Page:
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Beyond Engagement: How to Make Your Company into an Idea Factory

Jul 21, 2020 by Corey Rosen 0 Comments

 

Beyond Engagement

Employee engagement has become a buzzword for business leaders. Everyone wants their business to have it. Yet a 2018 Gallup survey found only one-third of the work force says they feel engaged at work.

Corey Rosen from the National Center for Employee Ownership shares his thoughts on how. 

There are lots of articles on how to create an engaged workforce, but in my 40 years of work with the National Center for Employee Ownership (NCEO), I have learned an important lesson. Employee engagement is only the start. Sure, it’s great to have employees who are more careful and work harder. But decades of research—and common sense—says that if you want to be a truly effective company for the long run, you need employees actively identifying problems and new ideas.

Hypertherm, for instance, is a 100% ESOP-owned, 1,400-employee global company that manufactures plasma cutting tools. It has doubled employment in just the last 10 years. Each year, through its team-based employee involvement system, it generates about 2,000 well-developed ideas, of which about 1,500 are implemented. Imagine if in your company, every year, you got at least one good idea, from every employee, that made your company better. How much stronger would your company be?

Hypertherm and the other companies highlighted in this book understand that the key to successful ownership culture is employee involvement. It’s really very simple:

The most effective employee ownership companies are the ones that generate and use the most good ideas from the most people about the most different things that can make the company better.

So how do you get there? That is the topic of a new book I have written for the NCEO, Beyond Engagement: How to Make Your Company into an Idea Factory. It draws on the lessons from dozens of great employee owned companies about how to do this:

Working Harder Is Not Enough

For many companies, there is a base assumption that if you effectively communicate what a good deal the ESOP is, employees will respond with more effort and that will make you more money. While this may be true, it often is true in a relatively inconsequential way.

Let’s assume that your communication program succeeds in getting people more motivated. Now let’s do the math. We want to figure out:

  1. What percentage of your employees will work harder? If you are a good company already, probably a lot of your workforce is already working as hard as they can, and some smaller percentage is just incorrigibly not so great.
  2. How much of your costs are affected by extra effort? Many of your costs—taxes, equipment, leases, marketing, R&D, etc., are not affected by how much harder people work.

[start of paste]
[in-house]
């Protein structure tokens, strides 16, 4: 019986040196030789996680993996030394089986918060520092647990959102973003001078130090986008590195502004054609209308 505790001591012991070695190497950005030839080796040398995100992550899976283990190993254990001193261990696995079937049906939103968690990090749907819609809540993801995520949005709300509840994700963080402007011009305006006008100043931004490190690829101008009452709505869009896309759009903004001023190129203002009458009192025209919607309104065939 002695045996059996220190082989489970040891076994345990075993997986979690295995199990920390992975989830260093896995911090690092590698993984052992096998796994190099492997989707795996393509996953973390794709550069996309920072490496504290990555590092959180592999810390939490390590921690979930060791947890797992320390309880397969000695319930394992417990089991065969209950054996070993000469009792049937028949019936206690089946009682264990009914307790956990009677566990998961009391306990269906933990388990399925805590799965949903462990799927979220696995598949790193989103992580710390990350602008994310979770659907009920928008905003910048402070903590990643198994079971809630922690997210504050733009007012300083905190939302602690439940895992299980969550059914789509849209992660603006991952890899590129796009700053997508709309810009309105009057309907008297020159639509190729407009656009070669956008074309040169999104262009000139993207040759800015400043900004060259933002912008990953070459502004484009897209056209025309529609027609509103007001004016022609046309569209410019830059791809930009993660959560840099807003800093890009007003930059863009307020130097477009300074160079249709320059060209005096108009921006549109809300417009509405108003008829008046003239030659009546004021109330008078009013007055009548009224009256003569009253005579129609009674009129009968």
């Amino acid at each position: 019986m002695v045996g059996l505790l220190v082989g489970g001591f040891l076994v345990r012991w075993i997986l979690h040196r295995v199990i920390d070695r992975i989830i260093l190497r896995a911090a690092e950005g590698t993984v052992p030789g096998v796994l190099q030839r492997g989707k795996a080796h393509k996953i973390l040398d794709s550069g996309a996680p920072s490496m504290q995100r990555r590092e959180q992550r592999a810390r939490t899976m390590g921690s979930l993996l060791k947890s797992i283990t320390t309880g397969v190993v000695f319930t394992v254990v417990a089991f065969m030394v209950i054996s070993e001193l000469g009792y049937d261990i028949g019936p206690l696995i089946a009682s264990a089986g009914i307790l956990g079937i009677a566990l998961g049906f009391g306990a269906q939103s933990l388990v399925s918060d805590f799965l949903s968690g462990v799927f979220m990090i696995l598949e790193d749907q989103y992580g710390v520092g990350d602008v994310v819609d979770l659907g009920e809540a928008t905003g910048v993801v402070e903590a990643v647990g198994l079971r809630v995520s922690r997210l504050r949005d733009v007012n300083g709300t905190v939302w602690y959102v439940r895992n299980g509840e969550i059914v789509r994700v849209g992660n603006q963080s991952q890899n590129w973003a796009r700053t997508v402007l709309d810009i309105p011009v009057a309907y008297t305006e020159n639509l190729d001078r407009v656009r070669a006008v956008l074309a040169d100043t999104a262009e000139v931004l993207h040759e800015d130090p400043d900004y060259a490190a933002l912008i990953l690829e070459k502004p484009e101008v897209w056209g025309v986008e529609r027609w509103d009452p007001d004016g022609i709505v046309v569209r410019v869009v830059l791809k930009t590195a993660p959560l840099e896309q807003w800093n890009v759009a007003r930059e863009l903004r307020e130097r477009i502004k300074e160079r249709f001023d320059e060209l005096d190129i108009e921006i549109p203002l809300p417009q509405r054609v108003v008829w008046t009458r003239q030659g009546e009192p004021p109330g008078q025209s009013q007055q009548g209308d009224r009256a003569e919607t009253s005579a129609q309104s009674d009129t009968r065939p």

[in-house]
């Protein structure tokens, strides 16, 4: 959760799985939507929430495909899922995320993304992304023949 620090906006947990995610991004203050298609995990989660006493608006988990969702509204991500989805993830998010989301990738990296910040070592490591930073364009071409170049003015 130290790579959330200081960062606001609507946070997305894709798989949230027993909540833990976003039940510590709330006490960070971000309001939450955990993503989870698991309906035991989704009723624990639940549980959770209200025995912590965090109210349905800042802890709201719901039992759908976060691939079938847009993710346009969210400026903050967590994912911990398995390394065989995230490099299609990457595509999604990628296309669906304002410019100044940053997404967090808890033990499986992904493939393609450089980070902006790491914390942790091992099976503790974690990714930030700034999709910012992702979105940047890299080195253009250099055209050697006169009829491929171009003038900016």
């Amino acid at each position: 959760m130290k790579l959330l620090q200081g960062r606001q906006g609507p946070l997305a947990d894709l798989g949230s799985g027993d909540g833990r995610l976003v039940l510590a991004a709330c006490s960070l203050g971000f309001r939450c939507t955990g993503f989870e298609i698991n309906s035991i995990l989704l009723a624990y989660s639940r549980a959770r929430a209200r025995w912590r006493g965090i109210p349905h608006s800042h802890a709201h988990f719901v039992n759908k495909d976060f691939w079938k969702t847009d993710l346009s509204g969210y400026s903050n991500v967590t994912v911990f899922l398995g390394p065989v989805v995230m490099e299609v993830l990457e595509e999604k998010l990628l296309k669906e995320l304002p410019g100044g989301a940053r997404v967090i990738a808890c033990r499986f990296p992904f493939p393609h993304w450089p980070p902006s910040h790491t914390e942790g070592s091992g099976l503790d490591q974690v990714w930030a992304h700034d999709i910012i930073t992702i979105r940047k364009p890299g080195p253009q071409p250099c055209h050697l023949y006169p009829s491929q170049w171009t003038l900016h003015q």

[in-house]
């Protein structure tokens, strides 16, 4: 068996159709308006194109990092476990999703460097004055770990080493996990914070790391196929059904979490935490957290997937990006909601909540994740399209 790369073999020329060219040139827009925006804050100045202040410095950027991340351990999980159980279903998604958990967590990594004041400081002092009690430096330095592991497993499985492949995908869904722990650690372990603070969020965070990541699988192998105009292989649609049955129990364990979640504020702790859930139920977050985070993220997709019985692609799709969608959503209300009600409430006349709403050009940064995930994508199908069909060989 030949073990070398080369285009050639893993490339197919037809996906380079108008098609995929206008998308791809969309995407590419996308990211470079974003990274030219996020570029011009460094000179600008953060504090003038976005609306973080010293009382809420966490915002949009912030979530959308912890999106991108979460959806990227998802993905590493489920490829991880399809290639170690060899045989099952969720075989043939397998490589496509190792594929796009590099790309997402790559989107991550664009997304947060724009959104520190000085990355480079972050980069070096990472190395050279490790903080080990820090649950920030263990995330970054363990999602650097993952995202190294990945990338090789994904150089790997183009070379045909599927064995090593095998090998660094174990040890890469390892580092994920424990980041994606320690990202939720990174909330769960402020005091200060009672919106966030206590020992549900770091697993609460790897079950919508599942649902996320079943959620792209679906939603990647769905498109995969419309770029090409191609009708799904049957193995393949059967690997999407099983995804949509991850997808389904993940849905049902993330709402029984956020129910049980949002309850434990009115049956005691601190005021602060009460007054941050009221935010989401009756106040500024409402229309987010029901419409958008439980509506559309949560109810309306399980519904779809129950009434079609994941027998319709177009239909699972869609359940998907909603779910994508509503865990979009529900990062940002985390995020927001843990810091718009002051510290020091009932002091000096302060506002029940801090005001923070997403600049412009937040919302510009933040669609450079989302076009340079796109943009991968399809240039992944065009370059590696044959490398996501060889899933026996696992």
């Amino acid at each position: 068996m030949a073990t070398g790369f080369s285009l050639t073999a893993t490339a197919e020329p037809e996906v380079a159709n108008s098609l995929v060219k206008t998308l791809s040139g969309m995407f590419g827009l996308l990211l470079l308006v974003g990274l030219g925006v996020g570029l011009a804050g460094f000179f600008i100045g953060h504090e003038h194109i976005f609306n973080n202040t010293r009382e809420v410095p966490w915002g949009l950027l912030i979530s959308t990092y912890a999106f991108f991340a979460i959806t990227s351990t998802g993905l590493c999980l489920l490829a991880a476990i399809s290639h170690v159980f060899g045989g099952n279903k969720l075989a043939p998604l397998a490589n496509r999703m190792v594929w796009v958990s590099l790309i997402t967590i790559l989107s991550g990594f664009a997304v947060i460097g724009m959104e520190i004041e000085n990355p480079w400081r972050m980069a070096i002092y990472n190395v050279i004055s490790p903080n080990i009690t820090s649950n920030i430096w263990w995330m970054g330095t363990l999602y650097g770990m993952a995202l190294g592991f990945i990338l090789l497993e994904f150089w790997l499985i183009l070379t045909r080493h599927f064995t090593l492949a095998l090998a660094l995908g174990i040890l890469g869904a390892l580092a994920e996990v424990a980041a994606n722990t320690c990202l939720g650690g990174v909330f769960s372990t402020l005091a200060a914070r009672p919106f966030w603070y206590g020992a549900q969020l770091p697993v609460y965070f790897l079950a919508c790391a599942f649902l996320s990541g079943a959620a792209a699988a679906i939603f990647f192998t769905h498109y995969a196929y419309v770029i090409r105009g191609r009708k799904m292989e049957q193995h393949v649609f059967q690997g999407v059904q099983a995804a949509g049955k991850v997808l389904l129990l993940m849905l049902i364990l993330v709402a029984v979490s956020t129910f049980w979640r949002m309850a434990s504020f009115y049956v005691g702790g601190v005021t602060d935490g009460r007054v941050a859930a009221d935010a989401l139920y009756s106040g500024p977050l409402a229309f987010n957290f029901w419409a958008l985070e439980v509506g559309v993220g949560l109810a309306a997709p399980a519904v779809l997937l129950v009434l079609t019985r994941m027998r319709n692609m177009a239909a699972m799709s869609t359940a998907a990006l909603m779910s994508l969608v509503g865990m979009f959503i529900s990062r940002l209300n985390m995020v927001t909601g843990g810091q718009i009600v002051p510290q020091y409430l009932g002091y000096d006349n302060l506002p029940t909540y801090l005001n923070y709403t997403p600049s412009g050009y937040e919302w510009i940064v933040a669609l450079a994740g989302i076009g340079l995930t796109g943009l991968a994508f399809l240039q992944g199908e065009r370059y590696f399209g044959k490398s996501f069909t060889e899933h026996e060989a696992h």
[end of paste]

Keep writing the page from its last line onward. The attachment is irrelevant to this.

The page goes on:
3. How much harder will those who are susceptible to change work? The structure of your work flow may mean that there are not opportunities to do more, but aside from that, can you expect another 15 minutes a day? Thirty minutes?

Say the answer to 1 is 40% (probably a high estimate, but we’ll go with it). The answer to 2 averages about 20% to 35% in most companies. Let’s use 30%. Finally, let’s be wildly optimistic and say you can get another 60 minutes a day out of those whose behavior might change (12.5% of the day).

So:

.4x.3x.125=1.5%

A 1.5% decrease in costs is a good thing, and congratulations for getting there. But new ideas can generate much more profitability with the same effort.

Great Communications on Their Own Won’t Create Great New Ideas

If employees really do understand that their ideas matter, won’t they share them if they know how important they are and how much their ESOP account balances depend on them? Or won’t they just take the initiative and use the new ideas on their own? Some will, but the research and our experience tell us the very large majority won’t.

Open Doors Are Not Enough

Does your company have an “open-door” policy? Chances are it does. In fact, do you know any companies with official “closed-door” policies? The truth is, almost every company says it has an open-door policy. The problem is that not many people walk through that door. Put yourself in the shoes of an employee. Let’s see. Do I leave my machine or my desk to go talk to the boss? Won’t that cause a problem? And if I do go, when? How do I know the boss will be there? What if I go and the boss says “We’ve tried that before”? Or “I’ll get back to you”—but never does? Or takes credit for my idea? Or, even worse, makes a big deal about my idea to my colleagues, who now accuse me of apple polishing?